As the first woman and person of color to win the Boston mayoral race, Michelle Wu changed the perspective on what Boston used to be.
Among the youngest mayoral candidates in nearly a century, Wu, 36, is also the first mayor not born and raised in Boston.
She is the daughter of Taiwanese immigrants who grew up in suburban Chicago, USA Today reported.
Wu’s victory was not close: Polls had predicted she would beat City Councilor Annissa Essaibi George by more than 30 points, and her vote share was around 28 points higher than Essaibi George‘s.
Former Boston mayor Marty Walsh left his post as labor secretary to join President Joe Biden’s administration, making Kim Janey the first Black woman to be appointed to that position.
In a recent post shared to Twitter on November 2nd, Wu offered thanks to those who voted.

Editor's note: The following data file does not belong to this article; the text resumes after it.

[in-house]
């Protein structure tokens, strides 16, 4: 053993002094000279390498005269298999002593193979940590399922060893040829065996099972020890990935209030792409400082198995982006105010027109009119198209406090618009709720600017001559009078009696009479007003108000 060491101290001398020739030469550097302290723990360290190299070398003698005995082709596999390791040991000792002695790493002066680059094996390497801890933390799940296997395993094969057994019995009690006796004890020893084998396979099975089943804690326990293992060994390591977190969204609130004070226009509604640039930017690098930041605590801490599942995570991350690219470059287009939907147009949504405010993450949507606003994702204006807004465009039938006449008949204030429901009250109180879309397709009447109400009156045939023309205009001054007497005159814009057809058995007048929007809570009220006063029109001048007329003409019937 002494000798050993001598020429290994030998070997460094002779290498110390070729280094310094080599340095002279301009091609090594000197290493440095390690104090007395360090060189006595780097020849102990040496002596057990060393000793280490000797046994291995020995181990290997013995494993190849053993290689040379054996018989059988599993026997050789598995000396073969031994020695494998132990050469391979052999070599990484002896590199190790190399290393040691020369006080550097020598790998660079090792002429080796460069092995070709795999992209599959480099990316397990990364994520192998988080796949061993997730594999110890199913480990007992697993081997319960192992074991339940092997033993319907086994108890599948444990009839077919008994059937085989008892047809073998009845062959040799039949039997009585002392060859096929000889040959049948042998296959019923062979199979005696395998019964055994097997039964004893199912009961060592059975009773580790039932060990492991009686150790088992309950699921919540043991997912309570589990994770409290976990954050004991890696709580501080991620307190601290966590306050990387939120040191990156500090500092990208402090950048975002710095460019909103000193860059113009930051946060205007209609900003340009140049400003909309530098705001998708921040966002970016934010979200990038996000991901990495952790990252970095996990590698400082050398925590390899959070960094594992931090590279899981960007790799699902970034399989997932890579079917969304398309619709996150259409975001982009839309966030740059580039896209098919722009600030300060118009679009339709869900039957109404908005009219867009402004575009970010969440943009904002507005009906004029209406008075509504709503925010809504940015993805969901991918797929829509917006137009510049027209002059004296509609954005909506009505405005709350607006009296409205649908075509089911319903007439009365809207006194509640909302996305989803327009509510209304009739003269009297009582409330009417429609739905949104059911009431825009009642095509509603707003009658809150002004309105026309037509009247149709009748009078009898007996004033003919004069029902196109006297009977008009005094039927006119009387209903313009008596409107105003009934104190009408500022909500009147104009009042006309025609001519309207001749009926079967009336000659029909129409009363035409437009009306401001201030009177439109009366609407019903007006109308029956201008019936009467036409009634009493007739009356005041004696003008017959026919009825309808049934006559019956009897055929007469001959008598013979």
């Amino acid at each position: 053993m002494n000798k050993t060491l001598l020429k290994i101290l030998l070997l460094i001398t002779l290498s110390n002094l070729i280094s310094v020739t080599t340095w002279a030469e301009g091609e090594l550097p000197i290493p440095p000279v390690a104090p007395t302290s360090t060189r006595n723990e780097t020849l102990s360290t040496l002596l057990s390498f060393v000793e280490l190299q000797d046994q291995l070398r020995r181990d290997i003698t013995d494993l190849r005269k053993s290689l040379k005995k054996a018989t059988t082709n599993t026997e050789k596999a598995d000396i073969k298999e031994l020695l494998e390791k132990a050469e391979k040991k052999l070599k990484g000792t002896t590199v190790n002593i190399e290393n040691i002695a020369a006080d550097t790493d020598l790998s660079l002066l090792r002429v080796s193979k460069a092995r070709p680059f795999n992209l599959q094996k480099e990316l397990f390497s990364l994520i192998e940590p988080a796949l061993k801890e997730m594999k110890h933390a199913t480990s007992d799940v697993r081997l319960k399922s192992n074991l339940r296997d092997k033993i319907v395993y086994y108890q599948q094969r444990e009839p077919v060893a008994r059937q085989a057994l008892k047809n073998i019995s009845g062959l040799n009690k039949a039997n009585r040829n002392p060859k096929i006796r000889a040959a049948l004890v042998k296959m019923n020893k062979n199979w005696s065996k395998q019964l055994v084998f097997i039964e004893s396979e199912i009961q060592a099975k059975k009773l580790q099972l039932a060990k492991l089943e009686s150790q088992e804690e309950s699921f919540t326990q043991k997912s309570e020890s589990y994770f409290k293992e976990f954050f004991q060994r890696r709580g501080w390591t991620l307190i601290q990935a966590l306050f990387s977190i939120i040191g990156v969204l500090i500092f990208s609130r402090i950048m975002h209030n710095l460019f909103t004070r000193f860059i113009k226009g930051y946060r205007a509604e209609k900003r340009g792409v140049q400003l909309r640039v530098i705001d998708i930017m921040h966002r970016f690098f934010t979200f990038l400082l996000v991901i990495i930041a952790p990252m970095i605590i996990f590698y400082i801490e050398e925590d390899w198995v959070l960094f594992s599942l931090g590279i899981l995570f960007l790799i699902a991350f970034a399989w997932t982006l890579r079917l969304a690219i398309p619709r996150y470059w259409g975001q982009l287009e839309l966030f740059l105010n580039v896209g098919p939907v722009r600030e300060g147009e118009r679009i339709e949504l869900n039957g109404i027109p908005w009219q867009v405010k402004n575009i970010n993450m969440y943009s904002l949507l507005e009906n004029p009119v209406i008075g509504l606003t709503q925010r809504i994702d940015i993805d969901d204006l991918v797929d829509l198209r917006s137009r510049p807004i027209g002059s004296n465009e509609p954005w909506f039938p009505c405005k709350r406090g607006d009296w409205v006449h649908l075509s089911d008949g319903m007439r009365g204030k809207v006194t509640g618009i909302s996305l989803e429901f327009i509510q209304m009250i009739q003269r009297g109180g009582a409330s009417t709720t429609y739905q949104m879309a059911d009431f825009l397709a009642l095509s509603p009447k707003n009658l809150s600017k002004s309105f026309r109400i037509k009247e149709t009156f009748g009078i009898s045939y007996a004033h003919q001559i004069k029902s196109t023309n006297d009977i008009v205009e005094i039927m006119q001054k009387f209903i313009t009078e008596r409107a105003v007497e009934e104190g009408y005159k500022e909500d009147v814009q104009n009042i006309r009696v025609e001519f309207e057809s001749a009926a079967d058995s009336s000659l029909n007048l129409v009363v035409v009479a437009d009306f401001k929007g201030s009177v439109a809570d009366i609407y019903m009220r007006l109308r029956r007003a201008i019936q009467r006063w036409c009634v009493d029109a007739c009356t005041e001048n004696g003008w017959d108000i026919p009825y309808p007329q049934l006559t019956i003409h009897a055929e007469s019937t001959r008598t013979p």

Michelle Wu was endorsed by several prominent Massachusetts Democrats in her campaign for mayor, including Sen. Elizabeth Warren, Rep. Ed Markey, and former Rep. Ayanna Pressley.
Essaibi George recognized the historical significance of Wu’s election in her concession speech Tuesday night.
“I wanna offer a big congratulations to Michelle Wu,” Essaibi George said. “She is the first woman, the first person of color, and as an Asian American, the first to be elected mayor of Boston. I know this is no small feat. You know this is no small feat.”
Wu’s Political Roots
As a Harvard law student, Wu became a protégé of her professor, Sen. Elizabeth Warren. The New York Times reported that she committed herself to public service after helping her mother through a mental health crisis
After Ayanna Pressley, Michelle Wu became the second woman of color on Boston’s city council.
Wu is also among the handful of Asian American and Pacific Islander (AAPI) mayors to lead a large city outside of California and Texas.
As a result of her victory and Aftab Pureval’s election as mayor of Cincinnati, the Asian Pacific American Institute for Congressional Studies says there are now eight AAPI mayors in the top 100 cities in the county.
“One of my sons asked me the other night if boys can be elected mayor of Boston. They have been, and they will again someday, but not tonight,” Wu told her supporters on Tuesday night. “On this day, Boston elected your mom because, from every corner of our city, Boston has spoken.”